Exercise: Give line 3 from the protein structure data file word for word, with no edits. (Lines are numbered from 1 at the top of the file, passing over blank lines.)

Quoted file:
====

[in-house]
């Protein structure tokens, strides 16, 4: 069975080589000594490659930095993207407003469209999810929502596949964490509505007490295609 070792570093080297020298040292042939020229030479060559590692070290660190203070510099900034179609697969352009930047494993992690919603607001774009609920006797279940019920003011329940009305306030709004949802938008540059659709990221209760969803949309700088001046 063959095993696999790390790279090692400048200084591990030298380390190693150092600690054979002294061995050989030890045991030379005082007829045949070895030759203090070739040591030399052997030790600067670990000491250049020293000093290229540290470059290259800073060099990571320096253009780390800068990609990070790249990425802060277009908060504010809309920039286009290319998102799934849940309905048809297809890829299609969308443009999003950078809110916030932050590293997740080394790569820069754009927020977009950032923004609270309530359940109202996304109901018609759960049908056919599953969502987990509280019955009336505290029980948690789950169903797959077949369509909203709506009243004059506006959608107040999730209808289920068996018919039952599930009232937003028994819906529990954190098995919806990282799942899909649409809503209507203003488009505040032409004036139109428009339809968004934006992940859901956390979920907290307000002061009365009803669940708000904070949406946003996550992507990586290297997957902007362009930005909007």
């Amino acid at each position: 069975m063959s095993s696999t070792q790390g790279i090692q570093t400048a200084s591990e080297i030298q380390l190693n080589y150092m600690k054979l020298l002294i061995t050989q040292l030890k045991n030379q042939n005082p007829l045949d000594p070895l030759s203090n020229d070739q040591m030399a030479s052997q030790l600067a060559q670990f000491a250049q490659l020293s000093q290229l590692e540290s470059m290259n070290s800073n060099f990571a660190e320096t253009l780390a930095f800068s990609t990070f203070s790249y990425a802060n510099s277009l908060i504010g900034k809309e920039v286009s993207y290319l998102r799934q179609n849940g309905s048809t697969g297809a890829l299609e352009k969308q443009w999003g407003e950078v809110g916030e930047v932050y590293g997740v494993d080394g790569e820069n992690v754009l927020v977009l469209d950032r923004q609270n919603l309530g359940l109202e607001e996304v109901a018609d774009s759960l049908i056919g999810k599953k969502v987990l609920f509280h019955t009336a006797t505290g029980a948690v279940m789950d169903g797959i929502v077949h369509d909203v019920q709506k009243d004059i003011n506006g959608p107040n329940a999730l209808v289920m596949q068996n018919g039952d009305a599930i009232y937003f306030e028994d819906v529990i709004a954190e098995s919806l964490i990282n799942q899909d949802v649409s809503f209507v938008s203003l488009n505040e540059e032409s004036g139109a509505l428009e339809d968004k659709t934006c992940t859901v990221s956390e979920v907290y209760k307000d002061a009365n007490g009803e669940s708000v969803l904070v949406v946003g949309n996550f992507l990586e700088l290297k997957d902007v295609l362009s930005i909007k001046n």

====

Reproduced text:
């Amino acid at each position: 069975m063959s095993s696999t070792q790390g790279i090692q570093t400048a200084s591990e080297i030298q380390l190693n080589y150092m600690k054979l020298l002294i061995t050989q040292l030890k045991n030379q042939n005082p007829l045949d000594p070895l030759s203090n020229d070739q040591m030399a030479s052997q030790l600067a060559q670990f000491a250049q490659l020293s000093q290229l590692e540290s470059m290259n070290s800073n060099f990571a660190e320096t253009l780390a930095f800068s990609t990070f203070s790249y990425a802060n510099s277009l908060i504010g900034k809309e920039v286009s993207y290319l998102r799934q179609n849940g309905s048809t697969g297809a890829l299609e352009k969308q443009w999003g407003e950078v809110g916030e930047v932050y590293g997740v494993d080394g790569e820069n992690v754009l927020v977009l469209d950032r923004q609270n919603l309530g359940l109202e607001e996304v109901a018609d774009s759960l049908i056919g999810k599953k969502v987990l609920f509280h019955t009336a006797t505290g029980a948690v279940m789950d169903g797959i929502v077949h369509d909203v019920q709506k009243d004059i003011n506006g959608p107040n329940a999730l209808v289920m596949q068996n018919g039952d009305a599930i009232y937003f306030e028994d819906v529990i709004a954190e098995s919806l964490i990282n799942q899909d949802v649409s809503f209507v938008s203003l488009n505040e540059e032409s004036g139109a509505l428009e339809d968004k659709t934006c992940t859901v990221s956390e979920v907290y209760k307000d002061a009365n007490g009803e669940s708000v969803l904070v949406v946003g949309n996550f992507l990586e700088l290297k997957d902007v295609l362009s930005i909007k001046n």